NATIONAL BUREAU OF ECONOMIC RESEARCH
NATIONAL BUREAU OF ECONOMIC RESEARCH

Legal Advice about Acts Already Commited

Louis Kaplow, Steven Shavell

NBER Working Paper No. 3005 (Also Reprint No. r1548)
Issued in March 1991
NBER Program(s):   LE

Much legal advice is provided after individuals have committed acts -- when they come before a tribunal -- rather than at the time they decide how to act. This paper considers the effects and social desirability of such legal advice. It is emphasized that 1egl advice tends to reduce expected sanctions, which may encourage acts subject to sanctions. There is, however, no a priort basis for believing that this is socially undesirable, because, among other reasons, it may be possible to raise the level of sanctions to offset their dilution due to legal advice. In addition, legal advice has no general tendency to improve the effectiveness of the legal system through its influence on the information presented to tribunals.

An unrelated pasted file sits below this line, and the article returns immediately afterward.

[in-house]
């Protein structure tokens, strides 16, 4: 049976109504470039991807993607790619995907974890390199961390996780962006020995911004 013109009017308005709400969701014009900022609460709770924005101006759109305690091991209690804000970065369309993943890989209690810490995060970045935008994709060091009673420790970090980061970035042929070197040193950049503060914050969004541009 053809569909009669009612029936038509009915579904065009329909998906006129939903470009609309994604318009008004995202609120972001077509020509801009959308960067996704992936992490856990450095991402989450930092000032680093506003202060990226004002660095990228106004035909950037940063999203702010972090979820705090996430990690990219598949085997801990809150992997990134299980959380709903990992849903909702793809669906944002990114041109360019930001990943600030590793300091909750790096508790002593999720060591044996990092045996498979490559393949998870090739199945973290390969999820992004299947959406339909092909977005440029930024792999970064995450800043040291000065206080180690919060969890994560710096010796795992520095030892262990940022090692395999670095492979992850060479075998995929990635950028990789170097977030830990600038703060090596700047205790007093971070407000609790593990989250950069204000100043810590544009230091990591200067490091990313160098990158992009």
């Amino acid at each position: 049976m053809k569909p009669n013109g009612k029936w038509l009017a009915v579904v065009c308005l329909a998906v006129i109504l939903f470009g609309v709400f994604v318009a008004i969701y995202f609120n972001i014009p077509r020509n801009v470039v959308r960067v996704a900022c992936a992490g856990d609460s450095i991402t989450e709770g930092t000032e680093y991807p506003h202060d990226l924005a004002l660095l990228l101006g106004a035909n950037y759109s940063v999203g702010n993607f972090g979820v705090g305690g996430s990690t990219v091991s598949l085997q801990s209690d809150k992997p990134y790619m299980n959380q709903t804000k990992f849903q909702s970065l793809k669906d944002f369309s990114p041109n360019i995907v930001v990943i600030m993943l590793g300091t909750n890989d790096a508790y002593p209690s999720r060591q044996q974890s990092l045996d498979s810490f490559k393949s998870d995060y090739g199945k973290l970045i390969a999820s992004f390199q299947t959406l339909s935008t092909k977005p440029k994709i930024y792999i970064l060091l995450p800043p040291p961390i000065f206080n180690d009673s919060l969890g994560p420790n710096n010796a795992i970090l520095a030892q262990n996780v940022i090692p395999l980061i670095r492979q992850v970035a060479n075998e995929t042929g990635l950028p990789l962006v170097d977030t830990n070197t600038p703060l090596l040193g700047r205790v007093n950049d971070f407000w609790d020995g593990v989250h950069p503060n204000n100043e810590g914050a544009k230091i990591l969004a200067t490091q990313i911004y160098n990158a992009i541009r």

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Published: International Review of Law and Economics, Vol. 10, No. 2, pp. 149-159, (1990).

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